cP air oozes into the region in the wake of a (dry) shortwave
which will translate through during the morning hours. This
feature will kick up some slight northwesterly breezes which, when
combined with daytime temperatures in the upper 20s and lower 30s
will result in wind chills probably hanging out in the teens and
lower 20s through the day.
Upper-level moisture will begin to increase later on Monday
evening and into Tuesday as the next disturbance drops through the
Great Basin and begins to encourage a southerly low-level mass
response out across the Central Plains. The expected thickening
cirrus shield should help keep the bottom from really falling out
in the overnight low department into Tuesday morning, with the
floor on temperatures into the single digits. The offered
blended guidance temperatures in the teens and 20s looks
reasonable, although if cloud cover does indeed invade as quickly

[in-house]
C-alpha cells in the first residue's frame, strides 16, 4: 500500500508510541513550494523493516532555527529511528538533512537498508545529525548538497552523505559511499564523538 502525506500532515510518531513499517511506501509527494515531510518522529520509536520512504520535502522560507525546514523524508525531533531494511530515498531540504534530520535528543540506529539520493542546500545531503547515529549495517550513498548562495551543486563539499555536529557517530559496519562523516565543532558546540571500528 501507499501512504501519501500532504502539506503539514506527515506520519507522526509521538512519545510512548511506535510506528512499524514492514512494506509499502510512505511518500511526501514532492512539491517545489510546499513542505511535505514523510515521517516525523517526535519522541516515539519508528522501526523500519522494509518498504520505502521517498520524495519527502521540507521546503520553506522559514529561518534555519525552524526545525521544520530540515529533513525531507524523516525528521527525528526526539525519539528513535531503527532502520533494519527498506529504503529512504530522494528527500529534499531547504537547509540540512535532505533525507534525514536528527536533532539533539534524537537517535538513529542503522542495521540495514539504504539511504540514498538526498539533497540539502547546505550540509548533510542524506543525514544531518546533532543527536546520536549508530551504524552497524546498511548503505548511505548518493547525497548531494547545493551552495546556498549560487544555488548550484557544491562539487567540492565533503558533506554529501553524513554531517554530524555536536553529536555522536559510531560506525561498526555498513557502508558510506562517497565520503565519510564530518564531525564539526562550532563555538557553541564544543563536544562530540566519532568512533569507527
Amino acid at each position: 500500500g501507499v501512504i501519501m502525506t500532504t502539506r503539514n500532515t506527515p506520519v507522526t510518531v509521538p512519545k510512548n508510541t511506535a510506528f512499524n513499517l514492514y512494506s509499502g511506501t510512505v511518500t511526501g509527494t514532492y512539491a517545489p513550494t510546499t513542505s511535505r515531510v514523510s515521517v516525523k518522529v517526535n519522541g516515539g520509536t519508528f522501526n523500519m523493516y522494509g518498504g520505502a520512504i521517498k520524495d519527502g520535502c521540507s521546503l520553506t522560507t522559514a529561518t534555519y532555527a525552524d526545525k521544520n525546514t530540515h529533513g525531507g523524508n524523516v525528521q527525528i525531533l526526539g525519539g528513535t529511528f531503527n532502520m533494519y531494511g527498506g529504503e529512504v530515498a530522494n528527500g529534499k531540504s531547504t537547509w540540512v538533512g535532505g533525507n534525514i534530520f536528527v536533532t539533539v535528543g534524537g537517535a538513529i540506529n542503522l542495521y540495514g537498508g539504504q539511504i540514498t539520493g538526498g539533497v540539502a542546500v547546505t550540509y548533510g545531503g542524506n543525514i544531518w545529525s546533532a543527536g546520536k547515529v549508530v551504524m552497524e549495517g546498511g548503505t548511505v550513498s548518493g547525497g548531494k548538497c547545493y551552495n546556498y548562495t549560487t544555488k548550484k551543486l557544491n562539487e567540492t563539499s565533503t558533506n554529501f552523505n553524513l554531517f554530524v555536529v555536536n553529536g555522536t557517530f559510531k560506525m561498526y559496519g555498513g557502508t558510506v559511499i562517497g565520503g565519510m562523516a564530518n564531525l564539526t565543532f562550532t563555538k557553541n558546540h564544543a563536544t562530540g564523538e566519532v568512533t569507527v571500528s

as some of the guidance suggests, we may be several degrees warmer
The aforementioned disturbance is forecast--with a reasonable
amount of model agreement for the time range--to translate east
across the Mississippi River valley as a neutral to slightly
positively-tilted wave Tuesday night and Wednesday. The core of
the parent upper vort lobe may get close enough to our area to
squeeze out a brief period of snow late Tuesday night and
Wednesday morning well south of I-80, but a notable dry air in
the 4-10 kft level with northward extent, combined with sufficient
uncertainty regarding the exact evolution of the salient upper
level features precludes the addition of any low PoPs at this
The energetic upper pattern continues through the rest of the week
and into the upcoming weekend, with several embedded disturbances
within the wave train slated to drift overhead during this portion